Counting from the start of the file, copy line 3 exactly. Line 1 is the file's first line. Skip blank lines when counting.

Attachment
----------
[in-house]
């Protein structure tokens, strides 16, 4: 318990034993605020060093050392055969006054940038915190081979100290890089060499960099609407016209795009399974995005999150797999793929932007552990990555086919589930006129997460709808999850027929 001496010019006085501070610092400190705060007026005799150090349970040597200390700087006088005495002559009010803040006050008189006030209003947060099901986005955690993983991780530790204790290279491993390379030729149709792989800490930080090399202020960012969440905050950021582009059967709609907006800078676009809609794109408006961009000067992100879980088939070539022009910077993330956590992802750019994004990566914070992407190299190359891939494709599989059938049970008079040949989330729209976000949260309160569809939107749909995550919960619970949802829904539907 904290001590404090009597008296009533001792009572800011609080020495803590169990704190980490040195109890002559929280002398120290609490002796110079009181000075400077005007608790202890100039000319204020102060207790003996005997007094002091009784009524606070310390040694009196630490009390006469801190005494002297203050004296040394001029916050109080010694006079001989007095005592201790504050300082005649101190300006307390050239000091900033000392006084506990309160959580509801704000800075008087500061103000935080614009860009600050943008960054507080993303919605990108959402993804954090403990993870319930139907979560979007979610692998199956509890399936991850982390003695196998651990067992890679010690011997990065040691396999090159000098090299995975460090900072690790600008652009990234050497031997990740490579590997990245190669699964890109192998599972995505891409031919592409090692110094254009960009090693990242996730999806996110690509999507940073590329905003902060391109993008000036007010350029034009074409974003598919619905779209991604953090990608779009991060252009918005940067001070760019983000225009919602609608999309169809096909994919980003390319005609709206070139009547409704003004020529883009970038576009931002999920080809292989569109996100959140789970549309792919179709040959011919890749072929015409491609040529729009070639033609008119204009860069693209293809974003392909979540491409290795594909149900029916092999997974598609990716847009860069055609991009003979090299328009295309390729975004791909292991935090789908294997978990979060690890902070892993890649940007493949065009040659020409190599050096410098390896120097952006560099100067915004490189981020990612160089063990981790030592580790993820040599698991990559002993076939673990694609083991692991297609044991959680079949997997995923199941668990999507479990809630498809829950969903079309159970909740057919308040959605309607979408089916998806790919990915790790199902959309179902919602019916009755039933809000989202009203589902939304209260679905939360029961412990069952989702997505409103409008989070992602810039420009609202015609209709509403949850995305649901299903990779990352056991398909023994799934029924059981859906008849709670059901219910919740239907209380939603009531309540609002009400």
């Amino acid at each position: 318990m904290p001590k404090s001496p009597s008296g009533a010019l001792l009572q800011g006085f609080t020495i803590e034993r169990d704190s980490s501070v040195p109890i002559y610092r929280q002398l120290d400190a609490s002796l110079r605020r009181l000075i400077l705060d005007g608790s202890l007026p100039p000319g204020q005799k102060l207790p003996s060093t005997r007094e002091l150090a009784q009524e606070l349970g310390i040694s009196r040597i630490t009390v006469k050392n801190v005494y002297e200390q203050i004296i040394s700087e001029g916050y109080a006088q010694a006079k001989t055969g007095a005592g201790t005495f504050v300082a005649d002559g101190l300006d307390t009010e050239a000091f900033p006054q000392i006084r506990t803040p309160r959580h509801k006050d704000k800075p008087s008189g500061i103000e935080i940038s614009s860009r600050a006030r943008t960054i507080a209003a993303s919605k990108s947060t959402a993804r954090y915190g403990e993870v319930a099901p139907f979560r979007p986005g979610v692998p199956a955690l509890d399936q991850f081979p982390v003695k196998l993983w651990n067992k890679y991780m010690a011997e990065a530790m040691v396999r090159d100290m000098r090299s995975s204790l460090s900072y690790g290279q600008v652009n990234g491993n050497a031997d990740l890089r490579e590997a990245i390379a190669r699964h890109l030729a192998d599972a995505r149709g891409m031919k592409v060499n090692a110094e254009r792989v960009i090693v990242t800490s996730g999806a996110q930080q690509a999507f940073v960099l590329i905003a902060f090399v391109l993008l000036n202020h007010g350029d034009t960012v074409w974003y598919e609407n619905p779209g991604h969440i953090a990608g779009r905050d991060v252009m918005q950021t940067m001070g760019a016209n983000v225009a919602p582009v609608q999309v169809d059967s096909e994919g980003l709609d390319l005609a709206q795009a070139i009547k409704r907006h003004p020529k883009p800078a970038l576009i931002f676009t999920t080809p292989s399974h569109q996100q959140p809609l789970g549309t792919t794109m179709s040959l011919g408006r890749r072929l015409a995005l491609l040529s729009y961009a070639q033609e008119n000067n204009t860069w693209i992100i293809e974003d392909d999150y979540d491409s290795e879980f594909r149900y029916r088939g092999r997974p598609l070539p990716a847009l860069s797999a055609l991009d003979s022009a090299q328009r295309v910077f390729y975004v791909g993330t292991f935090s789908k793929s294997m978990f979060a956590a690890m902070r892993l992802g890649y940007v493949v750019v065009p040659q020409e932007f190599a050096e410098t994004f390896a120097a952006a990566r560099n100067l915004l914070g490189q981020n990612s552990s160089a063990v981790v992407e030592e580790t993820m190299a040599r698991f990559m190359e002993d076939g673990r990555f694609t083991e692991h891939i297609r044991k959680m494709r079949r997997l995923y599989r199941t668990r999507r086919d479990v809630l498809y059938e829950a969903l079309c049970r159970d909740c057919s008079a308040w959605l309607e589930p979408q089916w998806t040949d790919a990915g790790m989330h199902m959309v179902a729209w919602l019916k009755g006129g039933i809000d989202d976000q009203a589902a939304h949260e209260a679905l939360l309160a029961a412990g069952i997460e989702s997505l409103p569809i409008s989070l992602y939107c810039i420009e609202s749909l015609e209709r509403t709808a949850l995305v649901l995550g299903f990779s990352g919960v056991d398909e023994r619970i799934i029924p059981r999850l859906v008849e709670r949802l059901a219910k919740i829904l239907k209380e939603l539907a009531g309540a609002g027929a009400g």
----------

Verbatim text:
């Amino acid at each position: 318990m904290p001590k404090s001496p009597s008296g009533a010019l001792l009572q800011g006085f609080t020495i803590e034993r169990d704190s980490s501070v040195p109890i002559y610092r929280q002398l120290d400190a609490s002796l110079r605020r009181l000075i400077l705060d005007g608790s202890l007026p100039p000319g204020q005799k102060l207790p003996s060093t005997r007094e002091l150090a009784q009524e606070l349970g310390i040694s009196r040597i630490t009390v006469k050392n801190v005494y002297e200390q203050i004296i040394s700087e001029g916050y109080a006088q010694a006079k001989t055969g007095a005592g201790t005495f504050v300082a005649d002559g101190l300006d307390t009010e050239a000091f900033p006054q000392i006084r506990t803040p309160r959580h509801k006050d704000k800075p008087s008189g500061i103000e935080i940038s614009s860009r600050a006030r943008t960054i507080a209003a993303s919605k990108s947060t959402a993804r954090y915190g403990e993870v319930a099901p139907f979560r979007p986005g979610v692998p199956a955690l509890d399936q991850f081979p982390v003695k196998l993983w651990n067992k890679y991780m010690a011997e990065a530790m040691v396999r090159d100290m000098r090299s995975s204790l460090s900072y690790g290279q600008v652009n990234g491993n050497a031997d990740l890089r490579e590997a990245i390379a190669r699964h890109l030729a192998d599972a995505r149709g891409m031919k592409v060499n090692a110094e254009r792989v960009i090693v990242t800490s996730g999806a996110q930080q690509a999507f940073v960099l590329i905003a902060f090399v391109l993008l000036n202020h007010g350029d034009t960012v074409w974003y598919e609407n619905p779209g991604h969440i953090a990608g779009r905050d991060v252009m918005q950021t940067m001070g760019a016209n983000v225009a919602p582009v609608q999309v169809d059967s096909e994919g980003l709609d390319l005609a709206q795009a070139i009547k409704r907006h003004p020529k883009p800078a970038l576009i931002f676009t999920t080809p292989s399974h569109q996100q959140p809609l789970g549309t792919t794109m179709s040959l011919g408006r890749r072929l015409a995005l491609l040529s729009y961009a070639q033609e008119n000067n204009t860069w693209i992100i293809e974003d392909d999150y979540d491409s290795e879980f594909r149900y029916r088939g092999r997974p598609l070539p990716a847009l860069s797999a055609l991009d003979s022009a090299q328009r295309v910077f390729y975004v791909g993330t292991f935090s789908k793929s294997m978990f979060a956590a690890m902070r892993l992802g890649y940007v493949v750019v065009p040659q020409e932007f190599a050096e410098t994004f390896a120097a952006a990566r560099n100067l915004l914070g490189q981020n990612s552990s160089a063990v981790v992407e030592e580790t993820m190299a040599r698991f990559m190359e002993d076939g673990r990555f694609t083991e692991h891939i297609r044991k959680m494709r079949r997997l995923y599989r199941t668990r999507r086919d479990v809630l498809y059938e829950a969903l079309c049970r159970d909740c057919s008079a308040w959605l309607e589930p979408q089916w998806t040949d790919a990915g790790m989330h199902m959309v179902a729209w919602l019916k009755g006129g039933i809000d989202d976000q009203a589902a939304h949260e209260a679905l939360l309160a029961a412990g069952i997460e989702s997505l409103p569809i409008s989070l992602y939107c810039i420009e609202s749909l015609e209709r509403t709808a949850l995305v649901l995550g299903f990779s990352g919960v056991d398909e023994r619970i799934i029924p059981r999850l859906v008849e709670r949802l059901a219910k919740i829904l239907k209380e939603l539907a009531g309540a609002g027929a009400g």